Slowing it Down on Ambergris Caye: A Weekend At The Camp

My work involves getting out and about, taking pictures and then chatting about it on the internet.  So when I’m at Cayo Frances Farm and Fly, 12 miles N on the west side of Ambergris Caye – a few acres of rare black soil on a sand island on a mostly hidden lagoon – things take a different pace.  Not only is the internet speed awful over there* but the “out and about” is very different from San Pedro town.

Over the weekend, I did a bit of reading (I LOVED this book), helped with the meals, planted about 50 heliconia and ginger flower plants,  swatted mosquitoes, situated our 4 new mango trees that I brought up from Hopkins Mango Festival and took some pictures.

Here they are.

Elsie guarding a row of new false birds of paradise plants.

Fingers crossed we will have these in 6 months.

Another Elsie.  I can’t help it.

*We are working to install the Smart Broadband internet and time is running out.  Running out before the World Cup starts in a few days.  Fearful that our camp manager, Andress, might defect without a proper link in to this critical event.

I headed over Friday afternoon.  We’ve had a week of hazy humid weather.  Not much rain just haze.  But that was breaking…and Cayo Frances looked absolutely gorgeous.

The weather brightened as the weekend went on.  By Sunday both the sky and the sea were sparkling.

Weather is shifting again as I type.  June in the tropics…it’s just going to be that way.

Check the National Hurricane Center for the updates but this is the most recent.  We have storm clouds sitting just south east of us.  They are predicted to head this way as the week goes on.  NOT as a tropical storm but “heavy localized rain” in Belize and other countries.

As always I recommend Windfinder for near term weather – 2 -3 days out max.  Beyond that?  Well…it’s the tropics.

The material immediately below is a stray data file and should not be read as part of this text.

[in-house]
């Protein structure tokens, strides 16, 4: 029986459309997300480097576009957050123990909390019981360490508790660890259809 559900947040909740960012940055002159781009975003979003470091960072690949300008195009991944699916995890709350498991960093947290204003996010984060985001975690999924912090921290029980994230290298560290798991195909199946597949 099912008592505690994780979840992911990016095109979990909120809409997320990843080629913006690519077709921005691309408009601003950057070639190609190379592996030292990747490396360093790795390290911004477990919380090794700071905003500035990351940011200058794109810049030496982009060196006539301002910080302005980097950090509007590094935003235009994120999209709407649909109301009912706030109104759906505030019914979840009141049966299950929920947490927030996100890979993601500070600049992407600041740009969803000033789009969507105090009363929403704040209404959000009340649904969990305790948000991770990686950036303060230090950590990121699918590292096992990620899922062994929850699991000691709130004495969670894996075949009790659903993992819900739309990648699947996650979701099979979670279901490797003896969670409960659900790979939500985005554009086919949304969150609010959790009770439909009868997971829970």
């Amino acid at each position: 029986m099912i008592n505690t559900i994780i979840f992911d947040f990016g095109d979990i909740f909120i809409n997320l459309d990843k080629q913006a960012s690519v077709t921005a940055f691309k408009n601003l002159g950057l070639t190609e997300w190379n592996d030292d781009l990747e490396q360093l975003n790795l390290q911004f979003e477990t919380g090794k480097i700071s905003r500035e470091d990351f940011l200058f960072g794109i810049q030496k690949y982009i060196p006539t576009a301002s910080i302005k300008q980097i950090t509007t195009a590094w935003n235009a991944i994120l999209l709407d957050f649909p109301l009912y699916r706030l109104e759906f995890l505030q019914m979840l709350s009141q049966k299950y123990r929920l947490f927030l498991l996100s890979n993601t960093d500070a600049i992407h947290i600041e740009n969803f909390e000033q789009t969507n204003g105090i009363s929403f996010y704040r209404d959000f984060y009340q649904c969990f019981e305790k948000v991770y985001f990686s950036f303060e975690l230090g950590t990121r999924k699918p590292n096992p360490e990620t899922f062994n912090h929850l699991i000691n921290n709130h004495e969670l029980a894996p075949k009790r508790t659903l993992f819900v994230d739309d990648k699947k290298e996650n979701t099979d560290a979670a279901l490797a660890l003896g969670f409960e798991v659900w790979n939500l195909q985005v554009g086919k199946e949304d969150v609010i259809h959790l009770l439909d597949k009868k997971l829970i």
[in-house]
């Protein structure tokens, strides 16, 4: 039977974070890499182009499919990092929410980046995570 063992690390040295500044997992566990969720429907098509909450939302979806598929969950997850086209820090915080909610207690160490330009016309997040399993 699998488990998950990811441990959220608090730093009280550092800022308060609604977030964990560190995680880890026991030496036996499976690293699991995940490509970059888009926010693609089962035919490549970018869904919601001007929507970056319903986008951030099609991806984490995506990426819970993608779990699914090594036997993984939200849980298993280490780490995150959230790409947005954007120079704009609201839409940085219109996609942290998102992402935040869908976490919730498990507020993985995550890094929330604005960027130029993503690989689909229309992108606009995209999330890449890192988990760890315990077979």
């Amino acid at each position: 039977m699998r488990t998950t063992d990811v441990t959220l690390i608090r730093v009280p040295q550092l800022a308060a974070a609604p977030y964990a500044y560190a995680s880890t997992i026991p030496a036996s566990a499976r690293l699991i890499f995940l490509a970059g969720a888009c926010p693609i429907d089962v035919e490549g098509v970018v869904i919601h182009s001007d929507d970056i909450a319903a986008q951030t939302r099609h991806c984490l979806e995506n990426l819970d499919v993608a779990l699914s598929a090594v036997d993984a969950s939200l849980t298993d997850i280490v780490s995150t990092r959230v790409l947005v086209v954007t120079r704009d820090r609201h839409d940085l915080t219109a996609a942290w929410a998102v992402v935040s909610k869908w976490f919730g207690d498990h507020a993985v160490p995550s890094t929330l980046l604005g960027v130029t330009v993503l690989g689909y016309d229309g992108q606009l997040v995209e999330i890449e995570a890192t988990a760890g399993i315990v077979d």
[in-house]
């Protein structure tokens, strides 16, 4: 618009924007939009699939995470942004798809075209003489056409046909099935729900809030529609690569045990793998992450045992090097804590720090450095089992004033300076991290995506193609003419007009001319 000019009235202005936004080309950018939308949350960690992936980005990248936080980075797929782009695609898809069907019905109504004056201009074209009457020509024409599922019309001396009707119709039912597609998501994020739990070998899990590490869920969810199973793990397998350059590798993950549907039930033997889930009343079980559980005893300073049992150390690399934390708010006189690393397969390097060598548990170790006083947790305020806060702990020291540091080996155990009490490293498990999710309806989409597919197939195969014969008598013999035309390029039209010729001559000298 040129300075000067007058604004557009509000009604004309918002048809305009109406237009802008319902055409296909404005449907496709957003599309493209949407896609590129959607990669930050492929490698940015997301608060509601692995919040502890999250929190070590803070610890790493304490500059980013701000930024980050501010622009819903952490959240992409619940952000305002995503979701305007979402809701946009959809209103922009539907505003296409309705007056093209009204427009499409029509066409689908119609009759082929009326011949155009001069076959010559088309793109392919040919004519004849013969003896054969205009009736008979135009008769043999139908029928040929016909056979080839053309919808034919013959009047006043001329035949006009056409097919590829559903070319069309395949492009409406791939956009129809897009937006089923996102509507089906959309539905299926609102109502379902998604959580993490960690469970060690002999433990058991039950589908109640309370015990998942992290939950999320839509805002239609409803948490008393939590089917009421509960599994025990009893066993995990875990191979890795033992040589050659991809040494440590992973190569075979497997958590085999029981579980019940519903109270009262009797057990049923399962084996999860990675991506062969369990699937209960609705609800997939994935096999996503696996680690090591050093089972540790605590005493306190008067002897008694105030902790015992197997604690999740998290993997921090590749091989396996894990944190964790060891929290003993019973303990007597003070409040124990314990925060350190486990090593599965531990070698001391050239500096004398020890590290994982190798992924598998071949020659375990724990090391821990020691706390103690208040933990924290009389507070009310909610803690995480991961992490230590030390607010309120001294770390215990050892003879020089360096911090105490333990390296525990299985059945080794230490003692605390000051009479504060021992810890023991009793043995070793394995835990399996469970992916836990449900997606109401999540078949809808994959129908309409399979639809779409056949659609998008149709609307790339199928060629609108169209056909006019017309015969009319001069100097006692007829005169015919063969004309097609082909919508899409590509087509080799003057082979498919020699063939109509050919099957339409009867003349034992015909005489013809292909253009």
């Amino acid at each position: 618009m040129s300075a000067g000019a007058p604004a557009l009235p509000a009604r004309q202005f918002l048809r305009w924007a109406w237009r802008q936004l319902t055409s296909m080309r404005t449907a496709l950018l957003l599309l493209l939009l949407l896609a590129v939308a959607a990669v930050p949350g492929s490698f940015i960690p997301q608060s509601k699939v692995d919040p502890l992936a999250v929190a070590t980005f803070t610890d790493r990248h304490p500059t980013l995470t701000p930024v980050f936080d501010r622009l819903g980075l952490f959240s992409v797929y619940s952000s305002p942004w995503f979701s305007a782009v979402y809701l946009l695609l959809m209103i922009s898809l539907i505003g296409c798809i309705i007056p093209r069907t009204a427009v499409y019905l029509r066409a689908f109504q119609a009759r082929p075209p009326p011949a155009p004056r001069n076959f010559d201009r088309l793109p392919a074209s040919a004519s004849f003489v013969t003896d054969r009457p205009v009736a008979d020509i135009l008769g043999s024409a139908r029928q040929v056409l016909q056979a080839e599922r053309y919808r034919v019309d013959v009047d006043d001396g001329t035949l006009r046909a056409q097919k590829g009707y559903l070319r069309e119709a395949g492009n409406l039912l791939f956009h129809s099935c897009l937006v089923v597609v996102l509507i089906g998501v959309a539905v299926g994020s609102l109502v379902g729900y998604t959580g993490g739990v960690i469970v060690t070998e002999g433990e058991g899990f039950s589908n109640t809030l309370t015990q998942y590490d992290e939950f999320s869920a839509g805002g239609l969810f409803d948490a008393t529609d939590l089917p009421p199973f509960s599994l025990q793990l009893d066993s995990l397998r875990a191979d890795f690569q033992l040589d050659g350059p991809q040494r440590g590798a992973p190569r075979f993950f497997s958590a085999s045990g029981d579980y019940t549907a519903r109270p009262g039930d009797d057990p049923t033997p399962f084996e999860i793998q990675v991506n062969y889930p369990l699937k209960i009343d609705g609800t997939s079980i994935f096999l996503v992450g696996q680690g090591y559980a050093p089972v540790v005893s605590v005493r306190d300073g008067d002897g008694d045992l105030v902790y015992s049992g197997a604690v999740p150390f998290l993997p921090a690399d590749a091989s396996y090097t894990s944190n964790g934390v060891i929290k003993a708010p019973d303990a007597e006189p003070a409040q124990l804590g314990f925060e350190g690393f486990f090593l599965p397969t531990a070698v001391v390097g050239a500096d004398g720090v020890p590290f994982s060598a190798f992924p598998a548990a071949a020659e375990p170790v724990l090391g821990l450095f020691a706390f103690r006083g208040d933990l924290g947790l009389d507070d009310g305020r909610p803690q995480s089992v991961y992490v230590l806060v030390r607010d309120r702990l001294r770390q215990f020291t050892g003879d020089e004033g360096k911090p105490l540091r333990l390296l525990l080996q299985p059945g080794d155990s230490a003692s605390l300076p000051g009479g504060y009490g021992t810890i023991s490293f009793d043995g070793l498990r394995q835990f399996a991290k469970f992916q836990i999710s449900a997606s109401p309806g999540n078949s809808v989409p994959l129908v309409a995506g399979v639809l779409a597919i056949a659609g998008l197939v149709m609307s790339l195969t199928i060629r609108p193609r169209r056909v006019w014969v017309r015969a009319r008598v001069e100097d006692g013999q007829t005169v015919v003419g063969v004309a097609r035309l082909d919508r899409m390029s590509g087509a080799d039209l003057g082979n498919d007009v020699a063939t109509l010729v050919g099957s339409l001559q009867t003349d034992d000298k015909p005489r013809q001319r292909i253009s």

Back to “the farm”.  The wild orchids are blooming and I brought just one inside.

Our mixed greens mix has sprouted.  When you are not fighting a wish willy (a grey iguana), it’s a caterpillar.  But I just don’t have the heart to pick it.

Some pictures of the cabanas – there are two smaller ones and then The Bote House on the hill.

My orange jasmine bushes, 14 in all, are in a line in front.  They are now being attacked by a scale insect.  I’ll called in for help at the nursery.  Please let me know if you have any good fixes.

On a happier gardening note, our kinep trees are giving fruit!  I found that we have two different types.  (Here’s some more information on this sweet delicious juicy little fruit also known as guaya or mamoncillo)

The darker, tangy-er but a bit less meaty ones are local kinep.  And the larger paler ones, the Mexican.

The trees are actually BIG.  And Andress is quite good at gathering them.

He’s got skills.

Red shorts = Andress.

I’m headed back to town for a meeting…but keep an eye on the weather and as always, if you see some strange fruit for sale in town, try it.

Kinep are delicious.






Be the first to get the Scoop AND receive my weekly newsletter...

  • Love reading about your life at the “camp”. Such a tranquil, lovely place. And thanks for the link to the book — sounds like my cuppa tea, so I have wishlisted it!